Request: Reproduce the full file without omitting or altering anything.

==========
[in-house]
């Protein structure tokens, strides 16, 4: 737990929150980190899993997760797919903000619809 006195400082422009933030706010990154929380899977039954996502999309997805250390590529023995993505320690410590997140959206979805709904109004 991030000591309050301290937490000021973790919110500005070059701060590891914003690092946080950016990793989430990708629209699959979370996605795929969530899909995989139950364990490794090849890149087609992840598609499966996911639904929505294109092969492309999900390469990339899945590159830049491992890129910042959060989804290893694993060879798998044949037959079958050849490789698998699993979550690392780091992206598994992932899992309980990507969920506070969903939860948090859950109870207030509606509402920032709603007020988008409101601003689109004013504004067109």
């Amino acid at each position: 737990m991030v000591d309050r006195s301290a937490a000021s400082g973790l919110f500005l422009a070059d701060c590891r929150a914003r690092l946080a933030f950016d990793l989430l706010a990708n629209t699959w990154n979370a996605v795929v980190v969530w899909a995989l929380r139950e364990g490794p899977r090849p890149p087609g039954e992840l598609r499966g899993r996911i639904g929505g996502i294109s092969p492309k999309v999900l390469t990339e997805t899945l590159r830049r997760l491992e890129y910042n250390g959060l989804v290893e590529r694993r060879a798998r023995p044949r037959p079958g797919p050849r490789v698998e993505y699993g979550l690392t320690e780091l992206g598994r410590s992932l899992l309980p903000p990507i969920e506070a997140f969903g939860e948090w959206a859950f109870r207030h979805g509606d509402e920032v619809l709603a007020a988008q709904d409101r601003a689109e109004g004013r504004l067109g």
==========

[in-house]
């Protein structure tokens, strides 16, 4: 737990929150980190899993997760797919903000619809 006195400082422009933030706010990154929380899977039954996502999309997805250390590529023995993505320690410590997140959206979805709904109004 991030000591309050301290937490000021973790919110500005070059701060590891914003690092946080950016990793989430990708629209699959979370996605795929969530899909995989139950364990490794090849890149087609992840598609499966996911639904929505294109092969492309999900390469990339899945590159830049491992890129910042959060989804290893694993060879798998044949037959079958050849490789698998699993979550690392780091992206598994992932899992309980990507969920506070969903939860948090859950109870207030509606509402920032709603007020988008409101601003689109004013504004067109």
């Amino acid at each position: 737990m991030v000591d309050r006195s301290a937490a000021s400082g973790l919110f500005l422009a070059d701060c590891r929150a914003r690092l946080a933030f950016d990793l989430l706010a990708n629209t699959w990154n979370a996605v795929v980190v969530w899909a995989l929380r139950e364990g490794p899977r090849p890149p087609g039954e992840l598609r499966g899993r996911i639904g929505g996502i294109s092969p492309k999309v999900l390469t990339e997805t899945l590159r830049r997760l491992e890129y910042n250390g959060l989804v290893e590529r694993r060879a798998r023995p044949r037959p079958g797919p050849r490789v698998e993505y699993g979550l690392t320690e780091l992206g598994r410590s992932l899992l309980p903000p990507i969920e506070a997140f969903g939860e948090w959206a859950f109870r207030h979805g509606d509402e920032v619809l709603a007020a988008q709904d409101r601003a689109e109004g004013r504004l067109g």